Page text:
Total variation in data can be defined as the average over data saying how far are the training examples from the origin:

Typically, choose $k$ to be smallest value so that
 means “99% of variance is retained”

Algorithms:

Try PCA with $k = 1$

Compute

check if the ratio mentioned above is less than (or equal to) 0.01?
 if not, try $k = 2, \dots$


Easier way:
[U, S, V] = svd(Sigma)

$S$ is an $n \times n$ diagonal matrix:

And

Pick smallest value of $k$ which: $\frac{\sum_{i=1}^kS_{ii}}{\sum_{i=1}^nS_{ii}} \ge 0.99$

27.3 Advice for Applying PCA
 Speeding up supervised learning algorithm
 Say you have a supervised learning problem
 Input $x$ and $y$
 $x$ is a 10,000 dimensional feature vector
 e.g. $100 \times100$ images = 10,000 pixels
 Such a huge feature vector will make the algorithm slow
 With PCA we can reduce the dimensionality and make it tractable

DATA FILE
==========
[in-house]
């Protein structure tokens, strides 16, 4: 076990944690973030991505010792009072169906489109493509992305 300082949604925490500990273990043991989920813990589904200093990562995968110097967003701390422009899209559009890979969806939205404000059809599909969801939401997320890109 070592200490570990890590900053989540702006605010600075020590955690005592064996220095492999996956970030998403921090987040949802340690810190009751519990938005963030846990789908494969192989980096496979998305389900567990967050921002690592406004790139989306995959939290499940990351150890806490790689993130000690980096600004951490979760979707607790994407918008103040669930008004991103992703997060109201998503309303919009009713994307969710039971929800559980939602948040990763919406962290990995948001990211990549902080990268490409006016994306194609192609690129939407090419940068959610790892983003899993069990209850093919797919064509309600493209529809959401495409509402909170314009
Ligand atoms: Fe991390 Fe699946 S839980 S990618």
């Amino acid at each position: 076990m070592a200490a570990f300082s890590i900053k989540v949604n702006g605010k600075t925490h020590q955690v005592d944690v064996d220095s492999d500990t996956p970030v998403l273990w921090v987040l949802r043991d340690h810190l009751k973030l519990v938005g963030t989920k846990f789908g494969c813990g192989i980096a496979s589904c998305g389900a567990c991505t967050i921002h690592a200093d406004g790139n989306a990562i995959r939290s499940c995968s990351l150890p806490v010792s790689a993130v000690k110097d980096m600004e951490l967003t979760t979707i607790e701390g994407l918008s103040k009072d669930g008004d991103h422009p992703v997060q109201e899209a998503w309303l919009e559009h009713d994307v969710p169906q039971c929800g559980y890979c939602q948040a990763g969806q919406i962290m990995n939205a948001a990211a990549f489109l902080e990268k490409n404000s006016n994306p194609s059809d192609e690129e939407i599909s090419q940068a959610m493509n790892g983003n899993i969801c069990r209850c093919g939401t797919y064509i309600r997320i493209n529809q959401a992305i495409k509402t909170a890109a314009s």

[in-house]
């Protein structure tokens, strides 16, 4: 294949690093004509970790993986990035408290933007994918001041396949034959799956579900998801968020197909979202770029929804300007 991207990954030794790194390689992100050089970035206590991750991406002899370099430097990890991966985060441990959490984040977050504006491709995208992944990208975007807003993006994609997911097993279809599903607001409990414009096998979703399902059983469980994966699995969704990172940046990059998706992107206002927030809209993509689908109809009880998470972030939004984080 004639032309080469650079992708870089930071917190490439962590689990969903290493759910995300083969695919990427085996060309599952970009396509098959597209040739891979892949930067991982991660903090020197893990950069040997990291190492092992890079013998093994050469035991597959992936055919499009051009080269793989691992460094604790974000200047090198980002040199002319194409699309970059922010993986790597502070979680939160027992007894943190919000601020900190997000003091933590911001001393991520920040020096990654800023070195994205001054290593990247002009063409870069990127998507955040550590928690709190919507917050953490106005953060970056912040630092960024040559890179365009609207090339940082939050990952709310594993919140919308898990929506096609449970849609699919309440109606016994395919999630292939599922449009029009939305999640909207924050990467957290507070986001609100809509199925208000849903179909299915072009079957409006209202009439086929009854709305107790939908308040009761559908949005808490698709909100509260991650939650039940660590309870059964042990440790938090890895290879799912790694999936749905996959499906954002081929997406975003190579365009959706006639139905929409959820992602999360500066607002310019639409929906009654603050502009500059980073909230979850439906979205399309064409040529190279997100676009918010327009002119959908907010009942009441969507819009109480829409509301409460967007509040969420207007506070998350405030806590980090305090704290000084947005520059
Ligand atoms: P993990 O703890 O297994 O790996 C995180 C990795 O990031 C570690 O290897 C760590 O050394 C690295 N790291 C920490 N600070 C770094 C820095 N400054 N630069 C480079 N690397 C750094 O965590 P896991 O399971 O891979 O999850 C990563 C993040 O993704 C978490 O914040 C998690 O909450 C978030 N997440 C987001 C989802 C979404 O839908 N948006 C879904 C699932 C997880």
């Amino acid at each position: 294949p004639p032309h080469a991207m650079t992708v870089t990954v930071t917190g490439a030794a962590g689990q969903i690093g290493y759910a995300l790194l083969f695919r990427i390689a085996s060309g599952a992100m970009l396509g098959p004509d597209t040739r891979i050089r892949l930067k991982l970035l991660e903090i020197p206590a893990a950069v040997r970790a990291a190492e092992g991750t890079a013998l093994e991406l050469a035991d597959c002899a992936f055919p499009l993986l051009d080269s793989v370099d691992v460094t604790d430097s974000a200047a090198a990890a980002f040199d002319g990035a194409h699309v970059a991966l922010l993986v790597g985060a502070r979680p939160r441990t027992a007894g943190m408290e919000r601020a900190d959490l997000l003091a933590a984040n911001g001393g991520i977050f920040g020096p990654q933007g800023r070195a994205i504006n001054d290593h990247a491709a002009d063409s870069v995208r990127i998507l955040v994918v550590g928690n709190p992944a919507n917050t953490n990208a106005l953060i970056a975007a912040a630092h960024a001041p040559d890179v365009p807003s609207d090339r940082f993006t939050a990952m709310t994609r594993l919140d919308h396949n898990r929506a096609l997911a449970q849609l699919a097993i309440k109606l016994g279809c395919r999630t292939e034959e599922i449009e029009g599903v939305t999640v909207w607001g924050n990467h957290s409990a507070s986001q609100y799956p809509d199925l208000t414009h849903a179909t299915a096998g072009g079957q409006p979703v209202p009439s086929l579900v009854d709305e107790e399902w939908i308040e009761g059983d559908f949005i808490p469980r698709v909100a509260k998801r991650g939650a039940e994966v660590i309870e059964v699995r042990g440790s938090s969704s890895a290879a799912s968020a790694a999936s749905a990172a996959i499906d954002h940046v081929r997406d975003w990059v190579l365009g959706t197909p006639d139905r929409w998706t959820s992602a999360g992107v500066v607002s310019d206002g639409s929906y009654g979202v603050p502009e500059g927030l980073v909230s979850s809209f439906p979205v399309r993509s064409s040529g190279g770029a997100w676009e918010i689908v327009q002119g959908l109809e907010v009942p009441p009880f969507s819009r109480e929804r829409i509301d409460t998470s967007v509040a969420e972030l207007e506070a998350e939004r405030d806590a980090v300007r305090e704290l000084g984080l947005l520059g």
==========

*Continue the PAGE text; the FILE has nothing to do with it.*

How
 1) Extract $x$
 So we now have an unlabeled training set
 2) Apply PCA to $x$ vectors
 So we now have a reduced dimensional feature vector $z$
 3) This gives you a new training set
 Each vector can be reassociated with the label
 4) Take the reduced dimensionality data set and feed to a learning algorithm
 Use $y$ as labels and $z$ as feature vector
 5) if you have a new example map from higher dimensionality vector to lower dimensionality vector, then feed into learning a algorithm
 1) Extract $x$
 Input $x$ and $y$
 PCA maps one vector to a lower dimensionality vector
 $x \rightarrow z$
 Defined by PCA only on the training set
 The mapping computes a set of parameters
 Feature scaling values